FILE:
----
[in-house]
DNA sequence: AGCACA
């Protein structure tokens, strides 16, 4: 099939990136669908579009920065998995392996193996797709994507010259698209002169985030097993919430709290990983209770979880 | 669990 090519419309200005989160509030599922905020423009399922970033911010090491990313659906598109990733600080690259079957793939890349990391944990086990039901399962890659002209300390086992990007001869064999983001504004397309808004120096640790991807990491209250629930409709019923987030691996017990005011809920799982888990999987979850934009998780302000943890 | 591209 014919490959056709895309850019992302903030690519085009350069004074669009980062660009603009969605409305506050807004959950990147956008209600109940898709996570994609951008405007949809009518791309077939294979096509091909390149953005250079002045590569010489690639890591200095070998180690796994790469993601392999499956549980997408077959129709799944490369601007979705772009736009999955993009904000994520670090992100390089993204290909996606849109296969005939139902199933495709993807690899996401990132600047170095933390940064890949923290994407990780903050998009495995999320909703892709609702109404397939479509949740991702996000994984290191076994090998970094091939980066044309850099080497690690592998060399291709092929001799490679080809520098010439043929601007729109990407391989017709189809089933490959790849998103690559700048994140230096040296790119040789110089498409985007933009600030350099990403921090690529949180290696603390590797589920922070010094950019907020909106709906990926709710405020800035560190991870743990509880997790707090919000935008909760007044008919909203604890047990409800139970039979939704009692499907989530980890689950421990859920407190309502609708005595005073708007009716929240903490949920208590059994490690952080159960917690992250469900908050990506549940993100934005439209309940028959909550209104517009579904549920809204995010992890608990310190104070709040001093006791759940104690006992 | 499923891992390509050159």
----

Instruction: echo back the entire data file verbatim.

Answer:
[in-house]
DNA sequence: AGCACA
């Protein structure tokens, strides 16, 4: 099939990136669908579009920065998995392996193996797709994507010259698209002169985030097993919430709290990983209770979880 | 669990 090519419309200005989160509030599922905020423009399922970033911010090491990313659906598109990733600080690259079957793939890349990391944990086990039901399962890659002209300390086992990007001869064999983001504004397309808004120096640790991807990491209250629930409709019923987030691996017990005011809920799982888990999987979850934009998780302000943890 | 591209 014919490959056709895309850019992302903030690519085009350069004074669009980062660009603009969605409305506050807004959950990147956008209600109940898709996570994609951008405007949809009518791309077939294979096509091909390149953005250079002045590569010489690639890591200095070998180690796994790469993601392999499956549980997408077959129709799944490369601007979705772009736009999955993009904000994520670090992100390089993204290909996606849109296969005939139902199933495709993807690899996401990132600047170095933390940064890949923290994407990780903050998009495995999320909703892709609702109404397939479509949740991702996000994984290191076994090998970094091939980066044309850099080497690690592998060399291709092929001799490679080809520098010439043929601007729109990407391989017709189809089933490959790849998103690559700048994140230096040296790119040789110089498409985007933009600030350099990403921090690529949180290696603390590797589920922070010094950019907020909106709906990926709710405020800035560190991870743990509880997790707090919000935008909760007044008919909203604890047990409800139970039979939704009692499907989530980890689950421990859920407190309502609708005595005073708007009716929240903490949920208590059994490690952080159960917690992250469900908050990506549940993100934005439209309940028959909550209104517009579904549920809204995010992890608990310190104070709040001093006791759940104690006992 | 499923891992390509050159």